De Toth's cynical ambiguity is what makes Springfield Rifle such a wickedly brutal pleasure. Running throughout the story is a sense of inherent treachery and prevailing corruption so that characters trade roles as good and bad guys at the drop of a hat. Besides the memorable moment where Cooper makes the decision to become a murderer, drawing his gun to mow down an unarmed, de-horsed, wounded adversary during a messy shootout in the canyons, there's the jerk who orchestrated Cooper's downfall by accusing him of cowardice and staging a court marshal who ends up being his must trusted ally. Likewise, a decorated Union officer, the only one to show compassion for Cooper once he's ousted from the army, turns out to be the sleazy turncoat, and he's the one who ends up cornered and desperately fighting for his life against overwhelming odds at the end of the movie while the "good guys" are burning down half a forest and wiping out the small band of remaining "bad guys" with their fancy new rifles. This is moving far beyond the classic black-hat baddies of the genre; De Toth suggests that something worse than an unrelenting evil is a world where the morality line is so thin it barely even exists. His outlook on the human condition is bleak, perceiving a natural moral diffidence resulting in an ultimate explosion of misguided wrath.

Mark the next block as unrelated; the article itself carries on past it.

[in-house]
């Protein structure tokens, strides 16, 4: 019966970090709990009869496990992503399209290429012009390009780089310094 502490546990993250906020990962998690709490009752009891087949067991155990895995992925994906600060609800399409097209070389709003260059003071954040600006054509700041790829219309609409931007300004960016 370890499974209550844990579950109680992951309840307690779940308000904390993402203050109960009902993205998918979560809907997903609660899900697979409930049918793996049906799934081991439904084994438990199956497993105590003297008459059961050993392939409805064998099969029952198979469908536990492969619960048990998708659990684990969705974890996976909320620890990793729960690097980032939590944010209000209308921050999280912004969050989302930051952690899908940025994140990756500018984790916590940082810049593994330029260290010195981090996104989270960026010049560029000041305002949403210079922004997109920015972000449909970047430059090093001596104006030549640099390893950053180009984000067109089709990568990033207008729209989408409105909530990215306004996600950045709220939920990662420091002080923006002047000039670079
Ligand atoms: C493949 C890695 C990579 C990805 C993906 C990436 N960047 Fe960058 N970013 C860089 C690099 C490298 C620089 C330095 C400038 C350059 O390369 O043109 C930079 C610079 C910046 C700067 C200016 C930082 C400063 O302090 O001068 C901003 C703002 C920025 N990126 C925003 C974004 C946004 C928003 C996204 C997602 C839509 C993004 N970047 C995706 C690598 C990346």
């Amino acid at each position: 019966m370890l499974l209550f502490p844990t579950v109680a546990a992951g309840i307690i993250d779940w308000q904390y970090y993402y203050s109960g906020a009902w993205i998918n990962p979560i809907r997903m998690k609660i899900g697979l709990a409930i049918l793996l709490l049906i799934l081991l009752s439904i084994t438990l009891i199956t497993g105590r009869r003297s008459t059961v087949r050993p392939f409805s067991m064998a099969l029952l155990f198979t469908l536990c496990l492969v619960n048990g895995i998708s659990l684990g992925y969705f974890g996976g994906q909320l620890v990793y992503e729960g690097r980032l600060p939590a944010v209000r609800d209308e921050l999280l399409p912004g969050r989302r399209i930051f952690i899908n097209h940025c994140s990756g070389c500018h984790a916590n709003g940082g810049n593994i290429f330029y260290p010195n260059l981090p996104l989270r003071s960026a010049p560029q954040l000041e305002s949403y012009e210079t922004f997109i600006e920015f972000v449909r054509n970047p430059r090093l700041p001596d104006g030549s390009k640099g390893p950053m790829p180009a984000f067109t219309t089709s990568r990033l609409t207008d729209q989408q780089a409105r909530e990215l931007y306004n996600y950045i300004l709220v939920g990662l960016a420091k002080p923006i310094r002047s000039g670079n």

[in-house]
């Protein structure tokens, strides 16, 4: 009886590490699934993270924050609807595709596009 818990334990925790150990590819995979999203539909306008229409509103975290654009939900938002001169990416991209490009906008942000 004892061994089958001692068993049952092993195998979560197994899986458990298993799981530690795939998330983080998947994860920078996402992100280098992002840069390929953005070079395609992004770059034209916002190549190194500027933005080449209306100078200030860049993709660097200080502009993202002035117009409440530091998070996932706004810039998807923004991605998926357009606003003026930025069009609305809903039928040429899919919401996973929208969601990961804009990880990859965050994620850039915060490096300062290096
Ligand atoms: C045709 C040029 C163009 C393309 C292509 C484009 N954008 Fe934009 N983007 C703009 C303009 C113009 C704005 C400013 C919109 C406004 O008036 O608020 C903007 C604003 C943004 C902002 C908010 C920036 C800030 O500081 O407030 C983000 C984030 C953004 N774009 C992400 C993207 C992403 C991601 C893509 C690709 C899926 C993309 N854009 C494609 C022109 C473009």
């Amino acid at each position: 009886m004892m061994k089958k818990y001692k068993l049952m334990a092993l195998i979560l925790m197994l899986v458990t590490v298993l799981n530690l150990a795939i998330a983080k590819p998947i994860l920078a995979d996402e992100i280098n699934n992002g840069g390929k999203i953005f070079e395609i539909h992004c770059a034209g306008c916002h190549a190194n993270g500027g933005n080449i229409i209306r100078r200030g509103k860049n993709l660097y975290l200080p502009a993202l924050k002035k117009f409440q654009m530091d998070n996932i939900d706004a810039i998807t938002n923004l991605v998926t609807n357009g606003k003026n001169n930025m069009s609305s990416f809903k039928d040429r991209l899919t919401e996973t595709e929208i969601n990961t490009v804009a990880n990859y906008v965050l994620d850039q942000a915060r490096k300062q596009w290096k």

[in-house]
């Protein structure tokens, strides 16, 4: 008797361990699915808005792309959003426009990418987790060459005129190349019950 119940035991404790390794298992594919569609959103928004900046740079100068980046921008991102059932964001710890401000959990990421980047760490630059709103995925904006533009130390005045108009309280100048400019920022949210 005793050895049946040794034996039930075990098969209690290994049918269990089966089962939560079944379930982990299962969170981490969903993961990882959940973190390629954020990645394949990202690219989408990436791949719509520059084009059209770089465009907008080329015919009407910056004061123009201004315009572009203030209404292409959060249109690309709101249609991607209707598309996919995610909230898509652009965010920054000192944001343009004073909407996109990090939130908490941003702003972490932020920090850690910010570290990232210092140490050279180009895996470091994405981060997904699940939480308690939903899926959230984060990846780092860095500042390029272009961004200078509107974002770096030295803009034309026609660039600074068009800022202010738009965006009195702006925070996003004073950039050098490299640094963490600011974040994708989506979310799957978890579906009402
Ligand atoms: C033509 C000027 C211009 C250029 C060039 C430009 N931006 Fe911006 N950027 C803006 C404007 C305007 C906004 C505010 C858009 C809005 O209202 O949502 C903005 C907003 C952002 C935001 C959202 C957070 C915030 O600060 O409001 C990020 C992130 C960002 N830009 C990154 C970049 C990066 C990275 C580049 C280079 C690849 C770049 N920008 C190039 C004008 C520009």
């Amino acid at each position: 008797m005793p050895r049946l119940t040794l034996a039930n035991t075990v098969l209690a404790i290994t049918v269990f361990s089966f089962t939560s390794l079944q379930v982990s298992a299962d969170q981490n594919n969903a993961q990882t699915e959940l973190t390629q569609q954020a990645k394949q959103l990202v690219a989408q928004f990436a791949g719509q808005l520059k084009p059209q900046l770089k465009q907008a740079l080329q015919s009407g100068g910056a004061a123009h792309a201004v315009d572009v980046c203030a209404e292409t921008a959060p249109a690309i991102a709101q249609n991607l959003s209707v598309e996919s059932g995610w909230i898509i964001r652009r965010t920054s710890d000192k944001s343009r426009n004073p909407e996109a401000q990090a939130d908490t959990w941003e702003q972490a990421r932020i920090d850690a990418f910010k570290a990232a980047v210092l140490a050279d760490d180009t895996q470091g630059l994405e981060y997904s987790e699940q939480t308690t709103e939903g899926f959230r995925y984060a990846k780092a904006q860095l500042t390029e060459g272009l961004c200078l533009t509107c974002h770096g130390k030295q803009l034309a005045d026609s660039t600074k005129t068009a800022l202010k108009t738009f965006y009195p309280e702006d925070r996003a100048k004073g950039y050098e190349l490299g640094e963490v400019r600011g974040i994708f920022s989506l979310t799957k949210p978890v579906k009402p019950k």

This defines all his westerns - Kirk Douglas' fabled title Indian Fighter forced to confront the consequence of his own barbarism in the form of vengeful Sioux thirsty for the blood of settlers on the Oregon trail; visiting bandits who upset the balance of a dirty feud in Day of the Outlaw (which has one of the all-time great posters); Texan Randolph Scott unwillingly taking up arms against his own people despite traveling in the company of a convicted rebel leader in Thunder Over the Plains.* Attach man's ethical indifference to the moral grayness of the Civil War in general and the result is wanton destruction. There's a little compromising, as several of the famous western roles played by Cooper - an actor always pretty stiff and uninteresting - are undeniable good guys and 'Lex' Kearney is no exception, but like Anthony Mann's Man of the West his heroic acts are veiled self-assurances of a challenged masculinity that really just make things worse, the scene where he sits atop his horse with gun drawn on his gunless enemy reminiscent of the strip-wrestling match from Mann's movie. Having been literally stripped of his own manhood in the opening degradation ceremony, even Cooper's "badass" moments are almost sexual attacks on other men: instead of killing Lon Chaney after he tries to ride his horse, he slashes Chaney's ass with a knife so he can't ride a horse (not comfortably, anyway.) But it's these scenes that make De Toth's confused characters as memorably flawed and dangerously desperate as those of Mann and Boetticher.